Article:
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 1 Introduction
Given a space X, there is a homomorphism , called the Thom homomorphism, given by where is the fundamental class of . The elements in the image of are called representable. In certain situations it is convenient to assume that a homology class is representable. In dimensions and it is clear that is surjective (even an isomorphism). It is less obvious in dimension , but also can be shown geometrically. This made Steenrod raise his famous problem in 1946 [Eilenberg1949]:
Given a simplicial complex , is every (integral) homology class representable?
The answer was given by Thom in 1954 [Thom1954]. He showed that in dimensions this is true but in general this is not the case. He constructed a counter example in dimension . Thom also showed that the corresponding problem with coefficients is correct, that is the corresponding homomorphism is surjective. Thom also proved the following:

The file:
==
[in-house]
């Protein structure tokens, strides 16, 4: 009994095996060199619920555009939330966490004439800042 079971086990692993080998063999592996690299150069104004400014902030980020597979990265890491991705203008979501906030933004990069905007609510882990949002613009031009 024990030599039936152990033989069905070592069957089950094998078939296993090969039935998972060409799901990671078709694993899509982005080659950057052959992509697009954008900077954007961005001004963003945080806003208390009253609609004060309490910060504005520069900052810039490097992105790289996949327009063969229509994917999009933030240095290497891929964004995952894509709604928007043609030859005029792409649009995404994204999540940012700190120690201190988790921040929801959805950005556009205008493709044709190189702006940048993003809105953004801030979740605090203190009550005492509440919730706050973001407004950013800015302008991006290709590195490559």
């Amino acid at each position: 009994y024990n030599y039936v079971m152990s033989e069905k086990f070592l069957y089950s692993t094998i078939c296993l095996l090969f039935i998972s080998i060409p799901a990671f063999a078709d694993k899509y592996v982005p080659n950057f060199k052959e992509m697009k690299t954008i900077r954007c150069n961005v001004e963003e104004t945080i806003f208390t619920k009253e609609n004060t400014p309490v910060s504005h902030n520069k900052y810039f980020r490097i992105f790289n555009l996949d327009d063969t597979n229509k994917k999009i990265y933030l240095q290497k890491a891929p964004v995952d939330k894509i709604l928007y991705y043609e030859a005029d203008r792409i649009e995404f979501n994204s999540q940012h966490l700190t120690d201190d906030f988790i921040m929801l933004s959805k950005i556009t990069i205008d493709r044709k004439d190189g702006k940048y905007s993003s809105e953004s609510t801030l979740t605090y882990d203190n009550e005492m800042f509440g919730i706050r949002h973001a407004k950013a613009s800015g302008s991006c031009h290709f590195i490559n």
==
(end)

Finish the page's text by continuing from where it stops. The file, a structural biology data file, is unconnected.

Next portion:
Theorem 1.1 [Thom1954, Theorem III.4]. For every class in dimension of integral homology of a finite polyhedron K, there exists a non zero integer which depends only on p, such that the product is the image of the fundamental class of a closed oriented differentiable manifold.
More about that can be found in [Sullivan2004].
 2 References
- [Eilenberg1949] S. Eilenberg, On the problems of topology, Ann. of Math. (2) 50 (1949), 247–260. MR0030189 (10,726b) Zbl 0034.25304
- [Sullivan2004] D. Sullivan, René Thom's work on geometric homology and bordism, Bull. Amer. Math. Soc. (N.S.) 41 (2004), no.3, 341–350 (electronic). MR2058291 Zbl 1045.57001
- [Thom1954] R. Thom, Quelques propriétés globales des variétés différentiables, Comment. Math. Helv. 28 (1954), 17–86. MR0061823 (15,890a) Zbl 0057.15502